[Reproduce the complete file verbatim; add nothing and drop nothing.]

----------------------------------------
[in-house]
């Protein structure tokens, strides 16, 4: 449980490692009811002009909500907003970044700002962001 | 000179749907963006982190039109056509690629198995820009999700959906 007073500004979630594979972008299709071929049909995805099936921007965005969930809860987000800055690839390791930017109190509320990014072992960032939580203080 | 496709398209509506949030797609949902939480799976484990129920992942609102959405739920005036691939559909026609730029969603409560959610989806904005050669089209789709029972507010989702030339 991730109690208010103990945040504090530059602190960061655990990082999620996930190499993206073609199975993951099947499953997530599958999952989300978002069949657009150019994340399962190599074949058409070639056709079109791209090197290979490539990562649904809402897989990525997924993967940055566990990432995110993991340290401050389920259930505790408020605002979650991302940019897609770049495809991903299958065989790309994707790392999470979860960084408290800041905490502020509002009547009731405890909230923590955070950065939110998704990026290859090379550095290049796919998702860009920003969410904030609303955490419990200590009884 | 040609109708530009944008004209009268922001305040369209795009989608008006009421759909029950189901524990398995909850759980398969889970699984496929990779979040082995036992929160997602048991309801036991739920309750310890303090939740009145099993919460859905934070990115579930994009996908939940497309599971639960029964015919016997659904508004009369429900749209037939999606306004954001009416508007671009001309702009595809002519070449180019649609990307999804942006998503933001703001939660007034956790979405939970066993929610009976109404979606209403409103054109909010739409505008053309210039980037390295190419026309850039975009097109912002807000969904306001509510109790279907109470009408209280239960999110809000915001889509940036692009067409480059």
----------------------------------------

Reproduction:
[in-house]
């Protein structure tokens, strides 16, 4: 449980490692009811002009909500907003970044700002962001 | 000179749907963006982190039109056509690629198995820009999700959906 007073500004979630594979972008299709071929049909995805099936921007965005969930809860987000800055690839390791930017109190509320990014072992960032939580203080 | 496709398209509506949030797609949902939480799976484990129920992942609102959405739920005036691939559909026609730029969603409560959610989806904005050669089209789709029972507010989702030339 991730109690208010103990945040504090530059602190960061655990990082999620996930190499993206073609199975993951099947499953997530599958999952989300978002069949657009150019994340399962190599074949058409070639056709079109791209090197290979490539990562649904809402897989990525997924993967940055566990990432995110993991340290401050389920259930505790408020605002979650991302940019897609770049495809991903299958065989790309994707790392999470979860960084408290800041905490502020509002009547009731405890909230923590955070950065939110998704990026290859090379550095290049796919998702860009920003969410904030609303955490419990200590009884 | 040609109708530009944008004209009268922001305040369209795009989608008006009421759909029950189901524990398995909850759980398969889970699984496929990779979040082995036992929160997602048991309801036991739920309750310890303090939740009145099993919460859905934070990115579930994009996908939940497309599971639960029964015919016997659904508004009369429900749209037939999606306004954001009416508007671009001309702009595809002519070449180019649609990307999804942006998503933001703001939660007034956790979405939970066993929610009976109404979606209403409103054109909010739409505008053309210039980037390295190419026309850039975009097109912002807000969904306001509510109790279907109470009408209280239960999110809000915001889509940036692009067409480059």